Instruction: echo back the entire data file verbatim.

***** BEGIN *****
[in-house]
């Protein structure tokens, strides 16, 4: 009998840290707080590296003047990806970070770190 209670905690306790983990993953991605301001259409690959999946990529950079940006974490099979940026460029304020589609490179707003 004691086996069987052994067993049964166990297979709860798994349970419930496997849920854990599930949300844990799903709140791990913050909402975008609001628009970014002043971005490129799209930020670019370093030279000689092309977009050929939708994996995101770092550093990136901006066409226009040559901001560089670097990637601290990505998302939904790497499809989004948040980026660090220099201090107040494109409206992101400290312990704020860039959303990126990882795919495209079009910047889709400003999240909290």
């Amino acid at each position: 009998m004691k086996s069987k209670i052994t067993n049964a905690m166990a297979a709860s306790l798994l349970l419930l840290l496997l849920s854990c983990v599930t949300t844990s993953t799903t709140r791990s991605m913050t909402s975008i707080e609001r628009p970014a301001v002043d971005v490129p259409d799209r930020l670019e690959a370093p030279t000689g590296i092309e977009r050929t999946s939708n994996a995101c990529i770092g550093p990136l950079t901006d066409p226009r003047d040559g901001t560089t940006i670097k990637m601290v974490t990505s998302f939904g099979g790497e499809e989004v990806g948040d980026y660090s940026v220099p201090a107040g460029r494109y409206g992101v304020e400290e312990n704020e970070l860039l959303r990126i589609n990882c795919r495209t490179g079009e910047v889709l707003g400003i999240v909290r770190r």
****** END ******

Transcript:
[in-house]
């Protein structure tokens, strides 16, 4: 009998840290707080590296003047990806970070770190 209670905690306790983990993953991605301001259409690959999946990529950079940006974490099979940026460029304020589609490179707003 004691086996069987052994067993049964166990297979709860798994349970419930496997849920854990599930949300844990799903709140791990913050909402975008609001628009970014002043971005490129799209930020670019370093030279000689092309977009050929939708994996995101770092550093990136901006066409226009040559901001560089670097990637601290990505998302939904790497499809989004948040980026660090220099201090107040494109409206992101400290312990704020860039959303990126990882795919495209079009910047889709400003999240909290």
């Amino acid at each position: 009998m004691k086996s069987k209670i052994t067993n049964a905690m166990a297979a709860s306790l798994l349970l419930l840290l496997l849920s854990c983990v599930t949300t844990s993953t799903t709140r791990s991605m913050t909402s975008i707080e609001r628009p970014a301001v002043d971005v490129p259409d799209r930020l670019e690959a370093p030279t000689g590296i092309e977009r050929t999946s939708n994996a995101c990529i770092g550093p990136l950079t901006d066409p226009r003047d040559g901001t560089t940006i670097k990637m601290v974490t990505s998302f939904g099979g790497e499809e989004v990806g948040d980026y660090s940026v220099p201090a107040g460029r494109y409206g992101v304020e400290e312990n704020e970070l860039l959303r990126i589609n990882c795919r495209t490179g079009e910047v889709l707003g400003i999240v909290r770190r």